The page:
FIG. 1 is a partially schematic diagram illustrating a conventional semiconductor storage device. In a memory cell region MCR are provided a cell array 1, which includes a plurality of word lines WL and a plurality of bit line pairs BL intersecting the word lines WL, and a plurality of memory cells (not shown) located at their intersections; and arrays 5 and 6 of sense amplifiers SA, which are connected to the respective bit line pairs. A word line WL is selected and is driven by a word line driver, and the state of the memory cell connected to the selected word line is read to bit line pairs BL, while the potentials at the bit line pairs BL are detected and amplified by the sense amplifiers SA.

The bit line pairs BL are connected via column gates (not shown) to paired data buses DBX and DBZ, and to data bus amplifiers 4. The data bus amplifiers 4 each include a read amplifier for amplifying data read along the data bus DBX/Z and for outputting the resultant data to a main data bus MDBX/Z, and a write amplifier for driving the data bus DBX/Z in accordance with externally supplied write data.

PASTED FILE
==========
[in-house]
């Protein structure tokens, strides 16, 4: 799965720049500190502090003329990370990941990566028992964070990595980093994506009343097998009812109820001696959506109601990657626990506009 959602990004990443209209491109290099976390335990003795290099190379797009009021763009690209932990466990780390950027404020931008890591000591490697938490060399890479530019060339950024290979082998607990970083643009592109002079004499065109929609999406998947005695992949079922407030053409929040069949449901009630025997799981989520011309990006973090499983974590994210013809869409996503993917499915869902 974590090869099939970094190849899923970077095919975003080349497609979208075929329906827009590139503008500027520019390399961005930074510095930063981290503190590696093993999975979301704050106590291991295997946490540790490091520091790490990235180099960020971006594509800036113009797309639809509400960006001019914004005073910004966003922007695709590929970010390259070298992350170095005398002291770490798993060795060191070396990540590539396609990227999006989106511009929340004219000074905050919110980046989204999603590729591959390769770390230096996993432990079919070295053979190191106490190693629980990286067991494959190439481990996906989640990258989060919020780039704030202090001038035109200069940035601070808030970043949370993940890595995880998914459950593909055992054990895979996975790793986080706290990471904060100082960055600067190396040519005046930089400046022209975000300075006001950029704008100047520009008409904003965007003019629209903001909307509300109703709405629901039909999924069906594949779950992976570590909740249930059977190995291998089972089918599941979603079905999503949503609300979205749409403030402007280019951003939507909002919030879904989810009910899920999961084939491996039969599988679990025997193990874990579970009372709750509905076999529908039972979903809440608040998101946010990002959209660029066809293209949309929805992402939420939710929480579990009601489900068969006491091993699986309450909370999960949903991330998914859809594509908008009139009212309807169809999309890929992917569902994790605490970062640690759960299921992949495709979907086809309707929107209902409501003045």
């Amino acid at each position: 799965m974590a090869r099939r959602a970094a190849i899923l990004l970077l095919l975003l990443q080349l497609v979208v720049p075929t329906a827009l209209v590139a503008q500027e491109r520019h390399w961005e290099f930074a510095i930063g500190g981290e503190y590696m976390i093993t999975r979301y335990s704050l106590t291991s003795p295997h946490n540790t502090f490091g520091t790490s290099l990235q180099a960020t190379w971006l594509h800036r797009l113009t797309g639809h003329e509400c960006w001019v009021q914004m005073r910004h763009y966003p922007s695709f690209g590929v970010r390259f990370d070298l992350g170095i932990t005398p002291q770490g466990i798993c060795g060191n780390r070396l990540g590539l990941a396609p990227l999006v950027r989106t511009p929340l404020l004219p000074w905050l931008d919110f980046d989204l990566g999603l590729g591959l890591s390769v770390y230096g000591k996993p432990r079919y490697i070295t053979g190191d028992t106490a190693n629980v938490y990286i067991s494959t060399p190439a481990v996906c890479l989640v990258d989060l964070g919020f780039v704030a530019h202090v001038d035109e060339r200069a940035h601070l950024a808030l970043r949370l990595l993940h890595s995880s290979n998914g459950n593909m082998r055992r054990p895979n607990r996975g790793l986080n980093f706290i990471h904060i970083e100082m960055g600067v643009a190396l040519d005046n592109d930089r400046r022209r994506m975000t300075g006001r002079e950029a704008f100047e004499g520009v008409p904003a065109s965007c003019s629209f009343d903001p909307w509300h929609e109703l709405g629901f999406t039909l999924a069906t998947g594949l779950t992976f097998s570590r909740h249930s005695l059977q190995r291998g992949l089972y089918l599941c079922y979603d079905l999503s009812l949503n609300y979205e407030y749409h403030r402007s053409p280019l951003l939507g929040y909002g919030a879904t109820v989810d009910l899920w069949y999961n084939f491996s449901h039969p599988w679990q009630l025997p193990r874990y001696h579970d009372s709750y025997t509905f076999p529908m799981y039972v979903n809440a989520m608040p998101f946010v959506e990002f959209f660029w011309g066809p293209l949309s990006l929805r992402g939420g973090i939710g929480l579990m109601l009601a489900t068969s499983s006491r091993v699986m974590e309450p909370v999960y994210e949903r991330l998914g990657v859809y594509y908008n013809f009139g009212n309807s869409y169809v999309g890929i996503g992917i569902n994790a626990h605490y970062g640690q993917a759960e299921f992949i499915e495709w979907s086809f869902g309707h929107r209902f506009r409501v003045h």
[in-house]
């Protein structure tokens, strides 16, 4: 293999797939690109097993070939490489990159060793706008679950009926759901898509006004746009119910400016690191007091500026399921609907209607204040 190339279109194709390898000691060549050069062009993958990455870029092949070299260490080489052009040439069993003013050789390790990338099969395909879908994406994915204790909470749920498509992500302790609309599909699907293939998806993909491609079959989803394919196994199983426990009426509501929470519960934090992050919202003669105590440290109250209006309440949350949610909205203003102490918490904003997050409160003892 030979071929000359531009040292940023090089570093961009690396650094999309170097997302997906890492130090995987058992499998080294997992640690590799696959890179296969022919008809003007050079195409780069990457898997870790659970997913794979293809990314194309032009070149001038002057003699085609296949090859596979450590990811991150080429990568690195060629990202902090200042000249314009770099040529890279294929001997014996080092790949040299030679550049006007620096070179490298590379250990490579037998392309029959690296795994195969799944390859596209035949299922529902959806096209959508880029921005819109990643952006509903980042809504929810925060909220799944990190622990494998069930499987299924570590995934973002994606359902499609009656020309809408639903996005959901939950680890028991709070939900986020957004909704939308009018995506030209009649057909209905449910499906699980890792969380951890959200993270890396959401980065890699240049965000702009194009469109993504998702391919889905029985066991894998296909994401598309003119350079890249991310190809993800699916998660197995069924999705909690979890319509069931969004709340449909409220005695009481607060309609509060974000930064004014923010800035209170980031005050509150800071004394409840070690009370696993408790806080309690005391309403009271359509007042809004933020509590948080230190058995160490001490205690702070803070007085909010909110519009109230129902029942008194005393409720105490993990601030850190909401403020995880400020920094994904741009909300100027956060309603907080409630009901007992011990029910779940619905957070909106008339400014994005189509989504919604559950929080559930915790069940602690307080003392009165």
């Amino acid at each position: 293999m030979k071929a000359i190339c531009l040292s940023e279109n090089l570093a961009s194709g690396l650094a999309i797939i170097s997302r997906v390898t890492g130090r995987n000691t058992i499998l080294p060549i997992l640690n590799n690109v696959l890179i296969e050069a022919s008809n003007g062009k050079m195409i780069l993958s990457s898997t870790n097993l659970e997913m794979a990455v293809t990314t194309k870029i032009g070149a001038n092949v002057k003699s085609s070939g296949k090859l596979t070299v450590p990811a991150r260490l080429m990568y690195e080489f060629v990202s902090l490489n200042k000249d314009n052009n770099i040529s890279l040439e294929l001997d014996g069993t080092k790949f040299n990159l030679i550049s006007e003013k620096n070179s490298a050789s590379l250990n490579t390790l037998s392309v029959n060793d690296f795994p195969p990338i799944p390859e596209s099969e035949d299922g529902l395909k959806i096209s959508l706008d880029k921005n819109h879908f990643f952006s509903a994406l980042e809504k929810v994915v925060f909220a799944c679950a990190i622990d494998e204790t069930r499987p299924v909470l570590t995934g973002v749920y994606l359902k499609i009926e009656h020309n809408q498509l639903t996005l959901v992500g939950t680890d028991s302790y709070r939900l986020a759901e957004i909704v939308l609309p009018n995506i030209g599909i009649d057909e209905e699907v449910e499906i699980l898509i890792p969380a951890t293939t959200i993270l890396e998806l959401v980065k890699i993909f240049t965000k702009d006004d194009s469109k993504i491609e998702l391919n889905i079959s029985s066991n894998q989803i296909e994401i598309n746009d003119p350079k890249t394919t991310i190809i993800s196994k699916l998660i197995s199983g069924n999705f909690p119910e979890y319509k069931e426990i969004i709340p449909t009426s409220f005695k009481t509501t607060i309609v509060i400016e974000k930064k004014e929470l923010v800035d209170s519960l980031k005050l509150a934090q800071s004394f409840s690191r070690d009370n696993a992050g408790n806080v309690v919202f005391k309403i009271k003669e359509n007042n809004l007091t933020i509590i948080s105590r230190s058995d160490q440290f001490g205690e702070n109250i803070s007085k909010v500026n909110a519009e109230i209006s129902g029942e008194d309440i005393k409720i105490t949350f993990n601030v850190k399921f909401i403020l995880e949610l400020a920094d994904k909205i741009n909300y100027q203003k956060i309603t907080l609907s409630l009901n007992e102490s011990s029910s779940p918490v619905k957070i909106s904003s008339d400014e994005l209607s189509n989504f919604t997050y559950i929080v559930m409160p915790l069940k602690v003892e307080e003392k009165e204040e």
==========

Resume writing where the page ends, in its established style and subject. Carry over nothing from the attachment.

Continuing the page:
Column gate selection signals CL0Z to CL3Z, which are used for selecting a column gate, are generated by column decoder drivers 3, which is supplied with column selection signals CA0Z to CA3Z obtained by decording column addresses. A timing signal TWLZ for activating the sense amplifiers is produced from a word line selection signal (not shown) which is activated when a predetermined period of time has elapsed following the driving of a selected word line. Upon the receipt of the timing signal TWLZ, a latch enable generator 2 generates latch enable signals (activation signals) LEX and LEZ for activating the sense amplifiers SA. In response to the generation of these latch enable signals, LEX and LEZ, the sense amplifiers SA in the upper and lower sense amplifier arrays 5 and 6 are activated.